Super Bowling for Dollars

February 5, 2016

by Jay Marshall Wolman

Yesterday, on Twitter (yes, I’m on Twitter @wolmanj), I shared an article by Mike Masnick from 2012 regarding the myth of the Big Game/Super Bowl nomenclature.  It seems the issue is still a popular one on Techdirt.

Here’s the thing–the 9th Circuit laid out a nice test for nominative fair use:

First, the product or service in question must be one not readily identifiable without use of the trademark; second, only so much of the mark or marks may be used as is reasonably necessary to identify the product or service; and third, the user must do nothing that would, in conjunction with the mark, suggest sponsorship or endorsement by the trademark holder.

New Kids on the Block v. News America Publishing, Inc., 971 F.2d 302, 306 (9th Cir. 1992).  “The Big Game” can mean any other championship.  Thus, the first test is met.  The second test is also met–it only uses two words.  Finally, so long as you are not suggesting sponsorship, it is okay to say “Come to Gary’s Olde Towne Tavern to watch the Super Bowl.”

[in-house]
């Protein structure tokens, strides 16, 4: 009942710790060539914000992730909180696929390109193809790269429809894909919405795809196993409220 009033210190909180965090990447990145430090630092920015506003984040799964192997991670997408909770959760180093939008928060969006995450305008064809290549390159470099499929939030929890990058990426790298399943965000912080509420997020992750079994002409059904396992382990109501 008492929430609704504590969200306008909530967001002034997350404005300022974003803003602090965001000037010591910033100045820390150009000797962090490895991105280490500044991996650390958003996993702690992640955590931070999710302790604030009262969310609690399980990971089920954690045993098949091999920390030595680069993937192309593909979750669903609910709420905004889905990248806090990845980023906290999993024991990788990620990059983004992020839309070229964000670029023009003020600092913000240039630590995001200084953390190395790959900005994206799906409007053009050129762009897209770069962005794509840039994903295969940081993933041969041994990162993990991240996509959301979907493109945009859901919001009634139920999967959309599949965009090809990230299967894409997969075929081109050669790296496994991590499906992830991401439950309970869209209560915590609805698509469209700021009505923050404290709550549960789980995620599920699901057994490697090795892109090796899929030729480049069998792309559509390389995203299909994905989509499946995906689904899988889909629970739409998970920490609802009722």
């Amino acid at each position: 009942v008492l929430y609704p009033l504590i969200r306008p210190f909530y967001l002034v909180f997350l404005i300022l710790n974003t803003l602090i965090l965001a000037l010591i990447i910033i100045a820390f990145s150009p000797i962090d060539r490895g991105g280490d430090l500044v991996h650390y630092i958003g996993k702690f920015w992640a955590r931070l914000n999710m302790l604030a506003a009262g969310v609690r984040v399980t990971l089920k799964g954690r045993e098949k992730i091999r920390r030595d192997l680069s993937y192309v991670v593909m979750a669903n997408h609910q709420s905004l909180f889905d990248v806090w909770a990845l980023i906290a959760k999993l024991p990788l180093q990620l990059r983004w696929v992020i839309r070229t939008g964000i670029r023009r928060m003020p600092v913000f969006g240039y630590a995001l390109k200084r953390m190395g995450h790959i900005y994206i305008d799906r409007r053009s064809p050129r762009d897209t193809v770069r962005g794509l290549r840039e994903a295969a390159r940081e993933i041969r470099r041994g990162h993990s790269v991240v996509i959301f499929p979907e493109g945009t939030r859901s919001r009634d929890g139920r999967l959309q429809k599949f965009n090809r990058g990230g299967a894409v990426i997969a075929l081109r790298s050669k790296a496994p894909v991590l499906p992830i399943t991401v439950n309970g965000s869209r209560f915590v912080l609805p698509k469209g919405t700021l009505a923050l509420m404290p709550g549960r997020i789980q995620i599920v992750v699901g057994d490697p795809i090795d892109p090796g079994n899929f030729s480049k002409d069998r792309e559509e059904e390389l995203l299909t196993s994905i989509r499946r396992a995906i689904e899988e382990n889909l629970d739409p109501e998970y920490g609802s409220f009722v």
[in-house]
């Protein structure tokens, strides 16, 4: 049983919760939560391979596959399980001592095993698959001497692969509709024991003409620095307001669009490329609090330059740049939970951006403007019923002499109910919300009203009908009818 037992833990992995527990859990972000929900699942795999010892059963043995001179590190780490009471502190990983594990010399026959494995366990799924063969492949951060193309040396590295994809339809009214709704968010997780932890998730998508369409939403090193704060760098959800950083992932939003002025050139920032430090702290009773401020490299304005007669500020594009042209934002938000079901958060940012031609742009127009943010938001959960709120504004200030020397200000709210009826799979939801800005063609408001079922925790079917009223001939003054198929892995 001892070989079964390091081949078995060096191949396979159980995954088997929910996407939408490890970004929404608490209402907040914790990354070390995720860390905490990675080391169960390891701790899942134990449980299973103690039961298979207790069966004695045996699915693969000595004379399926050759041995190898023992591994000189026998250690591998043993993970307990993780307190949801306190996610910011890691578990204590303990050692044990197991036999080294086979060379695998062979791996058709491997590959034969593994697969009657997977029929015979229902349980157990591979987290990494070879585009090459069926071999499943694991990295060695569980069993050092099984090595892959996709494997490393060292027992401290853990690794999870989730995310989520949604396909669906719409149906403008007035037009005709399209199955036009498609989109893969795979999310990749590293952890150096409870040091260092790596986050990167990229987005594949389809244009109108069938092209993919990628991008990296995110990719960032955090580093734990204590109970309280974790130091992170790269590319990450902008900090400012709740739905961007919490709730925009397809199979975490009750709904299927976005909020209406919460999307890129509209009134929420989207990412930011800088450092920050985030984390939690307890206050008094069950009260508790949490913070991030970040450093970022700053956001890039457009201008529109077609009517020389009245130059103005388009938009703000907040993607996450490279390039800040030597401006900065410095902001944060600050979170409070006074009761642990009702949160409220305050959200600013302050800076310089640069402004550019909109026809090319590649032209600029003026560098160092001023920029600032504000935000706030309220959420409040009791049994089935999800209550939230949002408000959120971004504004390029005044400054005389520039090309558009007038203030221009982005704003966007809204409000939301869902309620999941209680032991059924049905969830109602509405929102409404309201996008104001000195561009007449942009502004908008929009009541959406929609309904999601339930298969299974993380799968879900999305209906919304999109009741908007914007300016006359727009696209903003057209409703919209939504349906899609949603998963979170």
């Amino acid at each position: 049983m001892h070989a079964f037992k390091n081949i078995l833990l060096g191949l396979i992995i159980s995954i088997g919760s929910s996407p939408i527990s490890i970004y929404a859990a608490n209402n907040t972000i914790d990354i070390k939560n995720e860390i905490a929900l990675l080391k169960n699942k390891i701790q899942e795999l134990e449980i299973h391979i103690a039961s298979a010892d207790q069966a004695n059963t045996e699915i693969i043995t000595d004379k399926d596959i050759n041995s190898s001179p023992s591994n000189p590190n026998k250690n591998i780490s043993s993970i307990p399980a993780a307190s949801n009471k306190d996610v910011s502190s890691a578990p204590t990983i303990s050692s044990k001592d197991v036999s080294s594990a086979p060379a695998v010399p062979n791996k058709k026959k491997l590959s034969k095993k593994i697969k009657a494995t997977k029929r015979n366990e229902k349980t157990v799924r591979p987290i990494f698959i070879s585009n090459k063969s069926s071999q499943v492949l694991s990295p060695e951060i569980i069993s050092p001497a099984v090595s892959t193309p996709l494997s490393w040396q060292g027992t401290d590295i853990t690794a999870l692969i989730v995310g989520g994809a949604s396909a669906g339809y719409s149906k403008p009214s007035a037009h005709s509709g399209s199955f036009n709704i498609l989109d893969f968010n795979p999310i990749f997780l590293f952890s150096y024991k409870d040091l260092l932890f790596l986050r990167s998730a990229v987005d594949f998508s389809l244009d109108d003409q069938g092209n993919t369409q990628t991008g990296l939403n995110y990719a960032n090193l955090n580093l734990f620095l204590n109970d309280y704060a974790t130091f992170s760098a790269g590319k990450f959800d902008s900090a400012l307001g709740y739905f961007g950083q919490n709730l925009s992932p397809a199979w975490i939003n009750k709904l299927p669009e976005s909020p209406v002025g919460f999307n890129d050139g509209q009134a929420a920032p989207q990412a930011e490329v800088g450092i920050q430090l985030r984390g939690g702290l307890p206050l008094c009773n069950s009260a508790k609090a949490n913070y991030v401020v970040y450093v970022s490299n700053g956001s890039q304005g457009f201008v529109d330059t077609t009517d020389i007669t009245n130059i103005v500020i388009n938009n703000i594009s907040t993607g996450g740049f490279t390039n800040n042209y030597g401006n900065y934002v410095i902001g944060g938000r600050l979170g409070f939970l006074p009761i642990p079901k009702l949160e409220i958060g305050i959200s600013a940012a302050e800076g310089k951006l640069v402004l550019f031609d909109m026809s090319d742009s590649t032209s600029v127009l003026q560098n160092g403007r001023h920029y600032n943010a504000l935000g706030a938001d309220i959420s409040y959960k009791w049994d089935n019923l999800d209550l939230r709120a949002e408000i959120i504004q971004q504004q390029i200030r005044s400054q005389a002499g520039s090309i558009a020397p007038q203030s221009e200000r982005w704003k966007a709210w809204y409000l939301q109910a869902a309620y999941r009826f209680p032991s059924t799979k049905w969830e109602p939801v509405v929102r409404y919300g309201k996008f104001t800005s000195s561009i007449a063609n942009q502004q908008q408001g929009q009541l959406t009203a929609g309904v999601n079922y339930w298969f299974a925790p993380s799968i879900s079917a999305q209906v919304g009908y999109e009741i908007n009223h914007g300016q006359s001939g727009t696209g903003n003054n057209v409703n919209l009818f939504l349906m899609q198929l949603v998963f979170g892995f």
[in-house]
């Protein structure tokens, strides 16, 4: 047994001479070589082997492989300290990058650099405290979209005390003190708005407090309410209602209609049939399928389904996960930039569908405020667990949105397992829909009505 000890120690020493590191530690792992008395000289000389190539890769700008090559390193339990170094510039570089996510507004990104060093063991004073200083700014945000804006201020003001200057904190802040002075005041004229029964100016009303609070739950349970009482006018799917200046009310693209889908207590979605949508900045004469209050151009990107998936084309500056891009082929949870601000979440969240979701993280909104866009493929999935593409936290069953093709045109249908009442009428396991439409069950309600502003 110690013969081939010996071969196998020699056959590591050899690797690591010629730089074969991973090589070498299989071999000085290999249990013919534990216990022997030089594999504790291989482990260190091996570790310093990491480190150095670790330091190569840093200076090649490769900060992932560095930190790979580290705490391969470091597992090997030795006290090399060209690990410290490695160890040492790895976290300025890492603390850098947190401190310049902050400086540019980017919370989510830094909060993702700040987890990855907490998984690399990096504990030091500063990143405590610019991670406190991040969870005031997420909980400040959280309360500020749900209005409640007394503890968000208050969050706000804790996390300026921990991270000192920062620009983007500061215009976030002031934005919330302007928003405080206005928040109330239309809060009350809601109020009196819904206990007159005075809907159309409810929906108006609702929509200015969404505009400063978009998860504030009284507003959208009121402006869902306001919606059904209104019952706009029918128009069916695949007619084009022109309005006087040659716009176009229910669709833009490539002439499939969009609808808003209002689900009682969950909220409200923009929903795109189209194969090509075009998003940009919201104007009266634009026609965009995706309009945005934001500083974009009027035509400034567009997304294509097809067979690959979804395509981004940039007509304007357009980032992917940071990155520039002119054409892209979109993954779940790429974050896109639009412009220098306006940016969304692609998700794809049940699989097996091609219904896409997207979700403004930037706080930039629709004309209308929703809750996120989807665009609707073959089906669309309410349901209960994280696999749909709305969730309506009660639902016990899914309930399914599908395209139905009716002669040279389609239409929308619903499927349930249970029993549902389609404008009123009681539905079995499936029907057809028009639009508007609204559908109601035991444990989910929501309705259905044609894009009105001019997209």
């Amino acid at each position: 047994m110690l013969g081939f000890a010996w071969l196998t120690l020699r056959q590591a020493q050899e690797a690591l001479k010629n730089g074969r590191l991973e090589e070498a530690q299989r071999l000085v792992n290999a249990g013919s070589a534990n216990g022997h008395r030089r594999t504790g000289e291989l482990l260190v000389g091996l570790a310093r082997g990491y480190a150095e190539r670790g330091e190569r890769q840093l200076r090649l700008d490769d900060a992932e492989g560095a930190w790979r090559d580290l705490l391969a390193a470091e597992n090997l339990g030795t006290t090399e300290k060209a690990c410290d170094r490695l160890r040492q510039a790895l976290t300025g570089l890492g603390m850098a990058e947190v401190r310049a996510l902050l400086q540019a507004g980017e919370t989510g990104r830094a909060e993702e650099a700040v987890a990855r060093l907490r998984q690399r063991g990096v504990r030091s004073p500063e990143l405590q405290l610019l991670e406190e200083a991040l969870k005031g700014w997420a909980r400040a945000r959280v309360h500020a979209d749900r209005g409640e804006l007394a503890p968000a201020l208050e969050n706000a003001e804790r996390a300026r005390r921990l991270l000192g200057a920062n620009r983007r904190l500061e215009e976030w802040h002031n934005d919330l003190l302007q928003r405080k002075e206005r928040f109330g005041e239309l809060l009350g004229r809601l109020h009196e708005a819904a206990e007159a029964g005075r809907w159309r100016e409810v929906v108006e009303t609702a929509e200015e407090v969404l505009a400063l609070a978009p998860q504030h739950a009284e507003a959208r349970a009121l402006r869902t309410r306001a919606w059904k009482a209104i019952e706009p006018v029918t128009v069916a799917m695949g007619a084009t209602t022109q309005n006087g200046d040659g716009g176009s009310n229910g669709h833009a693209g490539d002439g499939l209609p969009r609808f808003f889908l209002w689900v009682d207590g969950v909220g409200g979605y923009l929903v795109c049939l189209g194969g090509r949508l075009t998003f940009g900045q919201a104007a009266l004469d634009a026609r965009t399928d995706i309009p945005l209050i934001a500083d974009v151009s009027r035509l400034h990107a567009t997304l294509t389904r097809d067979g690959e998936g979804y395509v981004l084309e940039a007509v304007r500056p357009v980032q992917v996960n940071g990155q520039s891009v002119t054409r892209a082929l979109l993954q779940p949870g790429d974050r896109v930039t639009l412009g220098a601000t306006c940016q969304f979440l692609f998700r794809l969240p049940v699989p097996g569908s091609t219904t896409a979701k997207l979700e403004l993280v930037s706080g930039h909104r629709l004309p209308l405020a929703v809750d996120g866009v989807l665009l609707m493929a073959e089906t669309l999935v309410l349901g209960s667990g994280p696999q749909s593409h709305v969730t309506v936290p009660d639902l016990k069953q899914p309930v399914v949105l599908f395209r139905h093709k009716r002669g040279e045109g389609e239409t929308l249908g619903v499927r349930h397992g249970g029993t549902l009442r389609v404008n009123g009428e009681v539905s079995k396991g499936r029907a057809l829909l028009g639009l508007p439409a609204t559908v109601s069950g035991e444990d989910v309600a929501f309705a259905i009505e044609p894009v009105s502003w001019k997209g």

Everybody pretty much knows using “Super Bowl” is nominative fair use in the above context.  Yet, the NFL seems to knowingly flout this right and send improper cease-and-desist letters.  A suit by the NFL would not likely be successful and probably frivolous.  Thus, it could be fair to say that by claiming Gary’s is infringing, despite nominative fair use, the NFL would be making a blatant misrepresentation.   Gary’s could then potentially sue the NFL for violation of state mini-FTC acts which prohibit unfair and deceptive trade practices.  These acts typically provide for attorney fees upon success, sending a message beyond just a declaratory judgment.  Further, if the FTC wanted, it could probably pursue the NFL for these overreaching practices.

Just as copyright holders must consider fair use before sending a DMCA takedown notice, so too should trademark owners.  [I haven’t researched whether anyone has ever brought a state mini-FTC act claim over an improper cease-and-desist letter, so feel free to share.]


Spics Not Welcome

December 22, 2015

by Jay Marshall Wolman

By now, you have probably heard that Simon Tam won his case before the Federal Circuit regarding his attempt to register a trademark for his band “The Slants”.  (Disclosure: Randazza Legal Group represented the First Amendment Lawyers’ Association as amicus curiae in that case and was recently co-counsel with Mr. Tam’s lawyers, Ron Coleman and Joel MacMull, on another matter.)  In short, the Federal Circuit Court of Appeals found that the denial of registration under the Lanham Act’s prohibition of the registration of “disparaging” marks did not survive strict or intermediate scrutiny under First Amendment analysis.  I leave it to others to provide an analysis of the holding.